Damping Of Low Frequency Power Oscillations and Transient Stability Enhancement by Using Auxiliary Fuzzy Logic Based Static Synchronous Series Compensator

DOI : 10.17577/IJERTV1IS7418

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Damping Of Low Frequency Power Oscillations and Transient Stability Enhancement by Using Auxiliary Fuzzy Logic Based Static Synchronous Series Compensator

G.N.L.Sravani *, Dr.M.Sridhar **

*(Department of Electrical and Electronics Engineering, GIER, JNTU University, Kakinada)

** (Department of Electrical and Electronics Engineering, GIER, JNTU University, Kakinada)


Low Frequency Oscillations (LFO) occur in power systems because of lack of the damping torque .Low frequency oscillations (LFO) are a frequent adverse phenomenon which increase the risk of instability for the power system and thus reduce the total and available transfer capability (TT C and ATC). This brief investigates the damping performance of the static synchronous series compensator (SSSC) equipped with an auxiliary fuzzy logic controller (FLC). At the outset, a modified Heffron-Phillips model of a single machine infinite bus (SMIB) system installed with SSSC is established. In the following an auxiliary FLC for SSSC is well-designed to enhance the transient stability of the power system. In order to evaluate the performance of the proposed FLC in damping LFO, the SMIB power system is subjected to a disturbance such as changes in mechanical power. Simulation results Show that the developed FLC would be more effective in damping electromechanical oscillations in comparison with the conventional proportional-integral (PI) controller.

Keywords: Low frequency oscillations (LFO), static synchronous series compensator (SSSC), single machine infinite bus (SMIB) power system, Heffron- Phillips model, fuzzy logic damping controller.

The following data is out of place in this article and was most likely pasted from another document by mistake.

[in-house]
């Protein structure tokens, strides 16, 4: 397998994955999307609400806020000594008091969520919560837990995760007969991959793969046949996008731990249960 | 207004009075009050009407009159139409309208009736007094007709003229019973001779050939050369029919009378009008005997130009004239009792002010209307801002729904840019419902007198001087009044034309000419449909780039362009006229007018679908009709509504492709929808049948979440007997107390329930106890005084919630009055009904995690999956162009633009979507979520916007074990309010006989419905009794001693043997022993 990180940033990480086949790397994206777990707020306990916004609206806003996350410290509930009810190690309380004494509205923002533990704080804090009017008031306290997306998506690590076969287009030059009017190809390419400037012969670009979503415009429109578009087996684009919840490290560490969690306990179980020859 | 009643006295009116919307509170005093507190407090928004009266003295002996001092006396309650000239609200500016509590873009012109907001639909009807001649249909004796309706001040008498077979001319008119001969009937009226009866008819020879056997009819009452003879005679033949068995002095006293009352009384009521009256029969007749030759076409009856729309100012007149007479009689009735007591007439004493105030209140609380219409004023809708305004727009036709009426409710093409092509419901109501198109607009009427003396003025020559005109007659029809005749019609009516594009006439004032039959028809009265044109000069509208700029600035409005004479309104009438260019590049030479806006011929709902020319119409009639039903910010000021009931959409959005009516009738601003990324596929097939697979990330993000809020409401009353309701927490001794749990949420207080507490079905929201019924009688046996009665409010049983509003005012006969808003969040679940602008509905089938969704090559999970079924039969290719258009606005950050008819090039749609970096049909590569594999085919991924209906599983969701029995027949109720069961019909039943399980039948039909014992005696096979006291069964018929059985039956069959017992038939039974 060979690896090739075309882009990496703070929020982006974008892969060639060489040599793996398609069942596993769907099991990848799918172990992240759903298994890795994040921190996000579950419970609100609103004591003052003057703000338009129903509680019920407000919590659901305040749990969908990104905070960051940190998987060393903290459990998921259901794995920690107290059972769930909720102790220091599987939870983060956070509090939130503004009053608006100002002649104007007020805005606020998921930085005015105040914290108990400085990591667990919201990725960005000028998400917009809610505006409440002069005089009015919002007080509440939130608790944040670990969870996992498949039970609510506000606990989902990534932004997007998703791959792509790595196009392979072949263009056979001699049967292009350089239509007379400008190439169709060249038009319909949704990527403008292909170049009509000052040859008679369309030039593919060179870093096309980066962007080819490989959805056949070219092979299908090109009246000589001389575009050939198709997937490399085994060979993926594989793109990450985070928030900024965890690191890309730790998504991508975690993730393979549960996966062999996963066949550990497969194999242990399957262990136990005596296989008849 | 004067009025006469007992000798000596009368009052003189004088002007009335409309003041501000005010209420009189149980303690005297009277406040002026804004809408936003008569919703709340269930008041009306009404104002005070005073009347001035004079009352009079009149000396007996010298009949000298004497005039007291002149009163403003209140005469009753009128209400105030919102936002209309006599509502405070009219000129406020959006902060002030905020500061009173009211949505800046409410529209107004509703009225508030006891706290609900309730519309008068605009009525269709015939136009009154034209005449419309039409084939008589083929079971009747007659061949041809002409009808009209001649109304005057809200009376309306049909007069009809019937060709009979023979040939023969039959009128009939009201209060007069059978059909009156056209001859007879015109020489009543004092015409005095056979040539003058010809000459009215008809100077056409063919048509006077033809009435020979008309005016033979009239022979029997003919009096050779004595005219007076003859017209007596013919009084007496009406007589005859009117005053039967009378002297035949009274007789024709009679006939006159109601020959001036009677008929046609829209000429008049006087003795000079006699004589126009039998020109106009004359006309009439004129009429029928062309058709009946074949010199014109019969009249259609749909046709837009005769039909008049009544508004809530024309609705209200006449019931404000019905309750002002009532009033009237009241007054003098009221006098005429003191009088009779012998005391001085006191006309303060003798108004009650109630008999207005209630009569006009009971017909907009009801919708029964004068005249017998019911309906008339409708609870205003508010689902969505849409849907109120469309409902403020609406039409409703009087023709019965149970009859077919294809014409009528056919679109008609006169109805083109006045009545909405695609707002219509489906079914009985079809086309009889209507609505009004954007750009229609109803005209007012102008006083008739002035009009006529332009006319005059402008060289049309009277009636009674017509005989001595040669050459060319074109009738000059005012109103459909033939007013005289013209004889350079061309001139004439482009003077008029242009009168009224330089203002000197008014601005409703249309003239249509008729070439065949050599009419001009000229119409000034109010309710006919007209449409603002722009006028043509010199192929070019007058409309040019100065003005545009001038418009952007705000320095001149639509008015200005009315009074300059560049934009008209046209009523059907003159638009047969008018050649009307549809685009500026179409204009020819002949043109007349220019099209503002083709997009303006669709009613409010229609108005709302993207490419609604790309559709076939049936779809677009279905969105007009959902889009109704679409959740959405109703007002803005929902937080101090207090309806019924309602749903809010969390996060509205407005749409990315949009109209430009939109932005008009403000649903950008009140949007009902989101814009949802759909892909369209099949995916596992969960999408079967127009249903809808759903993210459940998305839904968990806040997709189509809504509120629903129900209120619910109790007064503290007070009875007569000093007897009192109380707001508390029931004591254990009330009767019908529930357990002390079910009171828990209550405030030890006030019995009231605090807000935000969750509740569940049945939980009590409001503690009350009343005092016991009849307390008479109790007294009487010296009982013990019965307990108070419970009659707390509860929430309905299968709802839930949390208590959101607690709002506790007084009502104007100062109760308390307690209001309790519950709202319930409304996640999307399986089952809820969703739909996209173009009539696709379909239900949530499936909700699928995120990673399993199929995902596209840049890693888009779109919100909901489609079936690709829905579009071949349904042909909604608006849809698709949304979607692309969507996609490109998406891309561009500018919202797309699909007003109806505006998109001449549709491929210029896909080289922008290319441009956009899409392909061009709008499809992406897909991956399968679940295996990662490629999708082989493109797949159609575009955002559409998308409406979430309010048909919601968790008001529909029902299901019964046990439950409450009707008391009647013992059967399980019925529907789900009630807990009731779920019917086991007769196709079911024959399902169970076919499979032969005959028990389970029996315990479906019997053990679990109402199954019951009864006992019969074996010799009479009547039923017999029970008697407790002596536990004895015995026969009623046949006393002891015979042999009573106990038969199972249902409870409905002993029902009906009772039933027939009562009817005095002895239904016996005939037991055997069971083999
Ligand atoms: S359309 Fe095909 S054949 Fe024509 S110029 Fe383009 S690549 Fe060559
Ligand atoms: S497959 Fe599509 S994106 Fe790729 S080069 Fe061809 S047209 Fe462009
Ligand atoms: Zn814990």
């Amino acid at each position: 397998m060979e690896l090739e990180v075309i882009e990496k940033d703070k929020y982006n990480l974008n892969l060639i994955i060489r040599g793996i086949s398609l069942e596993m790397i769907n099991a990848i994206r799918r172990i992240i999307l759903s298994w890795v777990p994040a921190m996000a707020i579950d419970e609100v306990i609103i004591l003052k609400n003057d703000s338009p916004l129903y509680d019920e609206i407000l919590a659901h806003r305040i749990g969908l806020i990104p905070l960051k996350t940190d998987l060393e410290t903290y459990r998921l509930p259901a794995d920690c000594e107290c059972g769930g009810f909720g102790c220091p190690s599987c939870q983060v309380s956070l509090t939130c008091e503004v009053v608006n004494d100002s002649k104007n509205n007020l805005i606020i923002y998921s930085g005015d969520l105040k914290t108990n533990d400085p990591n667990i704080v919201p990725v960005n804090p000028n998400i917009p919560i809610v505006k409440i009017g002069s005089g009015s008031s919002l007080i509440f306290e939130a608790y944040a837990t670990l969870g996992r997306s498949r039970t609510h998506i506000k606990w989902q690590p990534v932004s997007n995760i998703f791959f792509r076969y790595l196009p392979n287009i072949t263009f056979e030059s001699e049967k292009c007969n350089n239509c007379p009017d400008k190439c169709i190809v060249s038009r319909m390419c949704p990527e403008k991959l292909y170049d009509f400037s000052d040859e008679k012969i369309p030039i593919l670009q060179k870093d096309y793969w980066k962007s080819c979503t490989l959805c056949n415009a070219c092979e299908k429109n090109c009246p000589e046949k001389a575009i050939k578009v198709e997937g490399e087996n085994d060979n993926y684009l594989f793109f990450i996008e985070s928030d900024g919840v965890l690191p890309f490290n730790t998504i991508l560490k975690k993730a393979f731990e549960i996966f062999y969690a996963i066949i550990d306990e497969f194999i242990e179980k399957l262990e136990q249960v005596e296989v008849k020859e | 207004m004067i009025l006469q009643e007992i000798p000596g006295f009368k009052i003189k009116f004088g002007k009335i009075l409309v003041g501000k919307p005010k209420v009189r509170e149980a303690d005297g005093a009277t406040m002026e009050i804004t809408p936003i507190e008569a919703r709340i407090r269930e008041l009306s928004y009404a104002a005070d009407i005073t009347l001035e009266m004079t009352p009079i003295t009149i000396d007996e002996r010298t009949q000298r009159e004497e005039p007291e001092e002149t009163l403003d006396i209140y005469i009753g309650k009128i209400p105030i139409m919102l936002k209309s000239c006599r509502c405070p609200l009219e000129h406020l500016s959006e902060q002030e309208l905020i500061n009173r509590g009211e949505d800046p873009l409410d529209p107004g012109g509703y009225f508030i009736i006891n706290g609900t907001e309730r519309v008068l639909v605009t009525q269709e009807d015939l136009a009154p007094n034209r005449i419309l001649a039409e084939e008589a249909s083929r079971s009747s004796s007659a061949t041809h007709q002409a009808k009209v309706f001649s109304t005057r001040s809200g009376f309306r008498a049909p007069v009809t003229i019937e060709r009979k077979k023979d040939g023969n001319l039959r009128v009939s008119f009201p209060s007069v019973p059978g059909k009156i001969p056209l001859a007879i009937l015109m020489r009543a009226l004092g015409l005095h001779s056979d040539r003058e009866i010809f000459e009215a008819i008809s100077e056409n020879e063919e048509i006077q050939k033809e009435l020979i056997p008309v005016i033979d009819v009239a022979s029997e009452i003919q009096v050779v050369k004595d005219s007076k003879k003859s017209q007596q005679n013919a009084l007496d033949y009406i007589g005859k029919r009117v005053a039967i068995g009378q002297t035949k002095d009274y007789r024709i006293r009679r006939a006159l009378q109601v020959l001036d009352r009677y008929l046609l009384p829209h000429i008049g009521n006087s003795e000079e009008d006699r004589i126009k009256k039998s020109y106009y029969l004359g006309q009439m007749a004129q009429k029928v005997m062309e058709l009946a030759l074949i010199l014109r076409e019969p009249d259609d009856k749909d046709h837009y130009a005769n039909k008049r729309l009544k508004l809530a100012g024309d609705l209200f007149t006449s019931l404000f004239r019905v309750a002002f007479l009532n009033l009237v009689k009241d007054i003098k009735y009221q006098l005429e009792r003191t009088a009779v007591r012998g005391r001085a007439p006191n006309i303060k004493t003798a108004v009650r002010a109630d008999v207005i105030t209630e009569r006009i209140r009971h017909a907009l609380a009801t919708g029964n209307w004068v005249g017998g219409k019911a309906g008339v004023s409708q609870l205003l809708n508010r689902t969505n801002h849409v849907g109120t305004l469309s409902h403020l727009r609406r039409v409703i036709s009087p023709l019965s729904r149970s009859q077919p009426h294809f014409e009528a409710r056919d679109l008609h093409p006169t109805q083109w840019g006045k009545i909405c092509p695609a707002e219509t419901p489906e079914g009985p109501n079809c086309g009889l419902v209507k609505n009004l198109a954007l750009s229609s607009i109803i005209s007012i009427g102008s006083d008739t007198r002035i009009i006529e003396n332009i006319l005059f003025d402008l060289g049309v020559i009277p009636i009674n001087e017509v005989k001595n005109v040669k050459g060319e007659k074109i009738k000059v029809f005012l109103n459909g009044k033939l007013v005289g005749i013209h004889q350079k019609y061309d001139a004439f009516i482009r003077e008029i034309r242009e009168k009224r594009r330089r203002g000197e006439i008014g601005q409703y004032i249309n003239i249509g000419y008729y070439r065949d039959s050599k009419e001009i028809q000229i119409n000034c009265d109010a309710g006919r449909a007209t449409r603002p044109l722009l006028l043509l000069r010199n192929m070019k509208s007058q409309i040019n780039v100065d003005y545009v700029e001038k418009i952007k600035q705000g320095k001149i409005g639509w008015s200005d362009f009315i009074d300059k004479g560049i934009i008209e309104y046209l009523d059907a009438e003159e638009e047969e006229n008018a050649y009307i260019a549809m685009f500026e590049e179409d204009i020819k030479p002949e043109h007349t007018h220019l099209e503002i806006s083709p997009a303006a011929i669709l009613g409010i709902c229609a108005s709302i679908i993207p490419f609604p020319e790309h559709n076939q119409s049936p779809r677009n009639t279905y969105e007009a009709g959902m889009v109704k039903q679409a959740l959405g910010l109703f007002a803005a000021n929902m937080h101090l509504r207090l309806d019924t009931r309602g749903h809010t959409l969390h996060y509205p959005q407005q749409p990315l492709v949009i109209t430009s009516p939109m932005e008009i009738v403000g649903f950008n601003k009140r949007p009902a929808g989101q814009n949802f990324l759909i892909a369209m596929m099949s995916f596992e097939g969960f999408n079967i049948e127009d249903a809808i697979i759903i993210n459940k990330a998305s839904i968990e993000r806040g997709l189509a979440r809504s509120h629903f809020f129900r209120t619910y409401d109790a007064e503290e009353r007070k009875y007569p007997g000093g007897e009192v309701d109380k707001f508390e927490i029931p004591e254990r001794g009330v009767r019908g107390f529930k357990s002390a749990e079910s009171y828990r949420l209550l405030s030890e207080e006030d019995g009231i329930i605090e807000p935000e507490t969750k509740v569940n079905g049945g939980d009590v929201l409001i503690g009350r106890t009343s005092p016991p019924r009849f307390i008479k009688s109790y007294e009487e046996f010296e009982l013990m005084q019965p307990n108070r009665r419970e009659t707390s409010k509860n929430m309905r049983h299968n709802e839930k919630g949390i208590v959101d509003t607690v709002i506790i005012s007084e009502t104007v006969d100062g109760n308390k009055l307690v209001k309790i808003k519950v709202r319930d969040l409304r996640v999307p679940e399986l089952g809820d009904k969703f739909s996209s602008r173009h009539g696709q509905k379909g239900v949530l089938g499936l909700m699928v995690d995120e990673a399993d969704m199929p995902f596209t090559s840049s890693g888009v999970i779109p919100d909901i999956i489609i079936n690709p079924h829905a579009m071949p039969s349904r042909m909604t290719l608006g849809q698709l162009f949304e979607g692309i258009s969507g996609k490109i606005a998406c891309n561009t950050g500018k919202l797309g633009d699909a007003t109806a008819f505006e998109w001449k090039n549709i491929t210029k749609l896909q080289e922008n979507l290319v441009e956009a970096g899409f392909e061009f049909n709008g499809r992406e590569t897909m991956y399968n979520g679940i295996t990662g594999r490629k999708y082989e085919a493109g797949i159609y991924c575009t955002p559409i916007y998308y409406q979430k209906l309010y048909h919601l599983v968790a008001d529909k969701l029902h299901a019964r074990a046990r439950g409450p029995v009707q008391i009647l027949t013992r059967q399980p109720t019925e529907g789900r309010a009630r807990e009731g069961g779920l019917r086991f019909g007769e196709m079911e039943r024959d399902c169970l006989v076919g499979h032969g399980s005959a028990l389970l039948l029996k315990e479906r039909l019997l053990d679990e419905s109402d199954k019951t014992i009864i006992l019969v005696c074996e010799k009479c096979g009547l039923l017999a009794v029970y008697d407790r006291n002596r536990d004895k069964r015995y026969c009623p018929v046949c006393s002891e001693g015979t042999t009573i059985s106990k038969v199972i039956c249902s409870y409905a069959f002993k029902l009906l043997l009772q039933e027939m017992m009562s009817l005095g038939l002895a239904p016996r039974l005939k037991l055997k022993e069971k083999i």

Power systems are among the largest, most complex systems made by human beings. They exhibit various modes of oscillations due to interaction among system components. By interconnecting the large power

systems, utilities have achieved more reliability and economical viability. However, low frequency oscillations (LFO) with the frequencies in the range of

0.2 to 2 Hz are one of the direct results of the large interconnected power systems. The power oscillations may come up to entire rating of a transmission line, as they are superimposed on steady state line flow. Hence, these oscillations would limit the total and available transfer capability (TTC and ATC) by requiring higher safety margins. These electromechanical modes of oscillations are usually poorly damped which may increase the risk of instability of power system. Thus, it is urgent and important to damp the electromechanical oscillations as soon as possible [1] in order to maintain the stability of the entire system.

To mitigate the oscillations in the power system many different methods have been proposed .For many years, power system stabilizer (PSS) has been one of the traditionally devices used to damp out the oscillations [2]. It is reported that during some operating conditions, PSS may not mitigate the oscillations effectively. However, there have been problems experienced with PSSs over the years of operation. Some of these were due to the limited capability of PSS, in damping only local and not interarea modes of oscillations. In addition, PSSs can cause great variations in the voltage profile under severe disturbances and they may even result in leading power factor operation and losing system stability [3]. Hence, other effective alternatives are required in addition to PSSs [4]. This situation has necessitated a review of the traditional power system concepts and practices to achieve a larger stability margin, greater operating

flexibility, and better utilization of existing power systems.